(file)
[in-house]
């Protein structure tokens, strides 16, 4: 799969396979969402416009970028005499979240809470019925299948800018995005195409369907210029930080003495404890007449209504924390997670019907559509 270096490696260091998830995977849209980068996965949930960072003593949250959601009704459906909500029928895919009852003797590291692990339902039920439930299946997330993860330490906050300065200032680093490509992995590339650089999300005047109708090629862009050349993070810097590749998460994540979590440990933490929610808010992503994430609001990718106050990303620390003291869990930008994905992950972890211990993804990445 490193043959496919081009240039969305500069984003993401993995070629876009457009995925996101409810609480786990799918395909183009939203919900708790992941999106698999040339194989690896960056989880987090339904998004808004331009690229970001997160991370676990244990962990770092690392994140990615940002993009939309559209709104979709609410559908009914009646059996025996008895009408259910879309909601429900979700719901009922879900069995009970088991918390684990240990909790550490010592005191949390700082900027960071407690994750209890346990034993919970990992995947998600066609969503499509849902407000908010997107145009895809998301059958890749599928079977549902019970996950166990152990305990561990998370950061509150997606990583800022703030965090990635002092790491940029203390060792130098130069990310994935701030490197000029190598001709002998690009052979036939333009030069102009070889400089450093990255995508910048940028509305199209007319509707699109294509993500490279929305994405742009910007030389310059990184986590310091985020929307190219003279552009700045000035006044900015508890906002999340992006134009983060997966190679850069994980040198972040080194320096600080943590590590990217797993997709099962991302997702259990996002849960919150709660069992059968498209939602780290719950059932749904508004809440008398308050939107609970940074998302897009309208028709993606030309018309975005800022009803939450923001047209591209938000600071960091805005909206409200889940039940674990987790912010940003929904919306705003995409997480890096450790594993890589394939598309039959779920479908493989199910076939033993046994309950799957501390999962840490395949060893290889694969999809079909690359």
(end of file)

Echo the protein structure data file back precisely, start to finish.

[in-house]
């Protein structure tokens, strides 16, 4: 799969396979969402416009970028005499979240809470019925299948800018995005195409369907210029930080003495404890007449209504924390997670019907559509 270096490696260091998830995977849209980068996965949930960072003593949250959601009704459906909500029928895919009852003797590291692990339902039920439930299946997330993860330490906050300065200032680093490509992995590339650089999300005047109708090629862009050349993070810097590749998460994540979590440990933490929610808010992503994430609001990718106050990303620390003291869990930008994905992950972890211990993804990445 490193043959496919081009240039969305500069984003993401993995070629876009457009995925996101409810609480786990799918395909183009939203919900708790992941999106698999040339194989690896960056989880987090339904998004808004331009690229970001997160991370676990244990962990770092690392994140990615940002993009939309559209709104979709609410559908009914009646059996025996008895009408259910879309909601429900979700719901009922879900069995009970088991918390684990240990909790550490010592005191949390700082900027960071407690994750209890346990034993919970990992995947998600066609969503499509849902407000908010997107145009895809998301059958890749599928079977549902019970996950166990152990305990561990998370950061509150997606990583800022703030965090990635002092790491940029203390060792130098130069990310994935701030490197000029190598001709002998690009052979036939333009030069102009070889400089450093990255995508910048940028509305199209007319509707699109294509993500490279929305994405742009910007030389310059990184986590310091985020929307190219003279552009700045000035006044900015508890906002999340992006134009983060997966190679850069994980040198972040080194320096600080943590590590990217797993997709099962991302997702259990996002849960919150709660069992059968498209939602780290719950059932749904508004809440008398308050939107609970940074998302897009309208028709993606030309018309975005800022009803939450923001047209591209938000600071960091805005909206409200889940039940674990987790912010940003929904919306705003995409997480890096450790594993890589394939598309039959779920479908493989199910076939033993046994309950799957501390999962840490395949060893290889694969999809079909690359």